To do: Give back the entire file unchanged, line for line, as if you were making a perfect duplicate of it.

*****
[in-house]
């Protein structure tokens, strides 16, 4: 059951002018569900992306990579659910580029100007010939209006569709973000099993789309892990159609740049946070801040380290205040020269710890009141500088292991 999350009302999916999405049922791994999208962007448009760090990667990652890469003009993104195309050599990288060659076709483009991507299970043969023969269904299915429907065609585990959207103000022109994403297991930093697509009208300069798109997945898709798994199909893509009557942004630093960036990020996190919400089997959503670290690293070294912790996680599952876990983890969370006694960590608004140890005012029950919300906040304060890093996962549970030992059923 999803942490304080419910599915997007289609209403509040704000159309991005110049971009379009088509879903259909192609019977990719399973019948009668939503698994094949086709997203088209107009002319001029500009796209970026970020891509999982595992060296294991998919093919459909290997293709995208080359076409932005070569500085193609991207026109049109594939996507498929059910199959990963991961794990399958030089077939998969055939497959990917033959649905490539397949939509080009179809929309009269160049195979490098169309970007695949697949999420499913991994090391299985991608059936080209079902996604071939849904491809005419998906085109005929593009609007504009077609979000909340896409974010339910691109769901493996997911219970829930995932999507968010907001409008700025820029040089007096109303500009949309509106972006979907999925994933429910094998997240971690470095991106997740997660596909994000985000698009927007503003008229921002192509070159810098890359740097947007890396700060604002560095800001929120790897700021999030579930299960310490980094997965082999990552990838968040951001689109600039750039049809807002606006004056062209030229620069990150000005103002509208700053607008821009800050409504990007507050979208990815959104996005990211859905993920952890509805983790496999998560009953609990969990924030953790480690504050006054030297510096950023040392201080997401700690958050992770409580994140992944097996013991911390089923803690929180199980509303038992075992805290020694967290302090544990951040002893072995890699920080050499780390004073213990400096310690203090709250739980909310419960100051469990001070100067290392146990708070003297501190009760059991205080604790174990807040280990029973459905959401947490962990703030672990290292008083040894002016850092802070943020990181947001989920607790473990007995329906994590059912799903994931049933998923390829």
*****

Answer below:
[in-house]
């Protein structure tokens, strides 16, 4: 059951002018569900992306990579659910580029100007010939209006569709973000099993789309892990159609740049946070801040380290205040020269710890009141500088292991 999350009302999916999405049922791994999208962007448009760090990667990652890469003009993104195309050599990288060659076709483009991507299970043969023969269904299915429907065609585990959207103000022109994403297991930093697509009208300069798109997945898709798994199909893509009557942004630093960036990020996190919400089997959503670290690293070294912790996680599952876990983890969370006694960590608004140890005012029950919300906040304060890093996962549970030992059923 999803942490304080419910599915997007289609209403509040704000159309991005110049971009379009088509879903259909192609019977990719399973019948009668939503698994094949086709997203088209107009002319001029500009796209970026970020891509999982595992060296294991998919093919459909290997293709995208080359076409932005070569500085193609991207026109049109594939996507498929059910199959990963991961794990399958030089077939998969055939497959990917033959649905490539397949939509080009179809929309009269160049195979490098169309970007695949697949999420499913991994090391299985991608059936080209079902996604071939849904491809005419998906085109005929593009609007504009077609979000909340896409974010339910691109769901493996997911219970829930995932999507968010907001409008700025820029040089007096109303500009949309509106972006979907999925994933429910094998997240971690470095991106997740997660596909994000985000698009927007503003008229921002192509070159810098890359740097947007890396700060604002560095800001929120790897700021999030579930299960310490980094997965082999990552990838968040951001689109600039750039049809807002606006004056062209030229620069990150000005103002509208700053607008821009800050409504990007507050979208990815959104996005990211859905993920952890509805983790496999998560009953609990969990924030953790480690504050006054030297510096950023040392201080997401700690958050992770409580994140992944097996013991911390089923803690929180199980509303038992075992805290020694967290302090544990951040002893072995890699920080050499780390004073213990400096310690203090709250739980909310419960100051469990001070100067290392146990708070003297501190009760059991205080604790174990807040280990029973459905959401947490962990703030672990290292008083040894002016850092802070943020990181947001989920607790473990007995329906994590059912799903994931049933998923390829």